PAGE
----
The economically important pegmatite districts (Pala, Mesa Grande, and Ramona) are hosted by gabbroic or tonalitic rocks in the western zone of the PRB. The source of these pegmatites has not been identified, while some of those of the eastern zone (i.e. in the Jacumba/Tule Mountain District) appear to be related to partial melting caused by heat from the La Posta pluton. Geological, geochemical and paleomagnetic evidence indicate that the pegmatites in both zones are broadly cogenetic, but differences in their age, composition and mineralization between the various districts suggests to the present author that they each formed independently from discrete local sources.

The pegmatites occur in groups of subparallel dikes and sills that were emplaced along a well-developed set of fractures (typically in gabbros and norites), which may have been produced by regional contraction during batholithic cooling. Although up to several hundred pegmatite bodies can be present in a particular district, only a few of them are economically important sources of gems and mineral specimens. The pegmatites dip shallowly to moderately (south)west, generally 10°–35°, and are typically several 10s of meters long and 2–8 m thick (exceptionally up to 30+ m thick). The best-quality minerals and gems occur in specific portions of the pegmatites, where they are concentrated in crystal-lined miarolitic cavities referred to as “pockets” by the miners. The pocket zones are most commonly located near the centerline or just below the quartz core of the pegmatites, and they range from several centimeters across to extensive, multiply-projecting, and branching cavities as much as 3 m or more.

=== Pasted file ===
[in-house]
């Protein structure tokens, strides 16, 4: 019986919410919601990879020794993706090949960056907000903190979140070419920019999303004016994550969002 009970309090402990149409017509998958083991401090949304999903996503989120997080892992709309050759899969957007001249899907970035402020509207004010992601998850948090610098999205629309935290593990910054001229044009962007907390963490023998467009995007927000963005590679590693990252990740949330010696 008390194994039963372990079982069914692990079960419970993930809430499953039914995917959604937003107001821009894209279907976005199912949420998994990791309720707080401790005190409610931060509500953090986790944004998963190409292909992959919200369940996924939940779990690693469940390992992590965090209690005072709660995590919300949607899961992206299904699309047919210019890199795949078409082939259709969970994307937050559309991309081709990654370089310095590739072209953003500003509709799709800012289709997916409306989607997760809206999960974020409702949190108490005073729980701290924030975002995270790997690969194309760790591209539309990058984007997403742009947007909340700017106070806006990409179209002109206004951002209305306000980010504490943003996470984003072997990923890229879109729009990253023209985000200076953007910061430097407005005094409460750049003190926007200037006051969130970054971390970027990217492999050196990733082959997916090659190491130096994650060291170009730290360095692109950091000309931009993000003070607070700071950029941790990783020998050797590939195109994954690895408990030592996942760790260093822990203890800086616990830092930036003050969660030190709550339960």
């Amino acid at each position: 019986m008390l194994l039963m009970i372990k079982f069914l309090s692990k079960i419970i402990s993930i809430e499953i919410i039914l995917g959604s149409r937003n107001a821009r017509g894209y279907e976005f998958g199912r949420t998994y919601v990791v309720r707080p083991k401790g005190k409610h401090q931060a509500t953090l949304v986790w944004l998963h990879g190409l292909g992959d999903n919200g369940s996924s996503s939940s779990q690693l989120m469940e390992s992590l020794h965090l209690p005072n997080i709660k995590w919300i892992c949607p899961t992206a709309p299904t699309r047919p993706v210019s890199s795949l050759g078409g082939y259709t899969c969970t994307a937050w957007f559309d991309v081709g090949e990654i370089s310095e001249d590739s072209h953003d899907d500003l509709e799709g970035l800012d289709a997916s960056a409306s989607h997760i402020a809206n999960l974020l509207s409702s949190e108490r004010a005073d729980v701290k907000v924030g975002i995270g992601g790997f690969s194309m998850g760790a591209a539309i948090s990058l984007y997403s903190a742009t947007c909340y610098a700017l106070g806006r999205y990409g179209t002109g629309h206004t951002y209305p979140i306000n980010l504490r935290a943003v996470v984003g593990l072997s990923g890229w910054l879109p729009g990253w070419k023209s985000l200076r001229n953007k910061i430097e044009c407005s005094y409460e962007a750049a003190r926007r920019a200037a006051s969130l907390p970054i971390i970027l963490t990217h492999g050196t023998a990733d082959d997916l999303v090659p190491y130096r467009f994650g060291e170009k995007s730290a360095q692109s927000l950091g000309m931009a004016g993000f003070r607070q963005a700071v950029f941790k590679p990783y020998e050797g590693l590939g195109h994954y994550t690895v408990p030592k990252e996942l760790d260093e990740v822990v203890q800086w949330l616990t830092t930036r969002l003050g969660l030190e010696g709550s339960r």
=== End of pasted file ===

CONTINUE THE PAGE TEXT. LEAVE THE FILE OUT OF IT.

Paleomagnetic data by Symons et al. (2009) indicate that at the time the San Diego Co. pegmatites formed, they were located near what is today the northwestern coastline of mainland Mexico (Sonora State). Rapid exhumation of the PRB, combined with recent uplift and northwest transport of the pegmatite districts along the San Andreas Fault system, are responsible for making these gem and mineral resources accessible to us today in Southern California.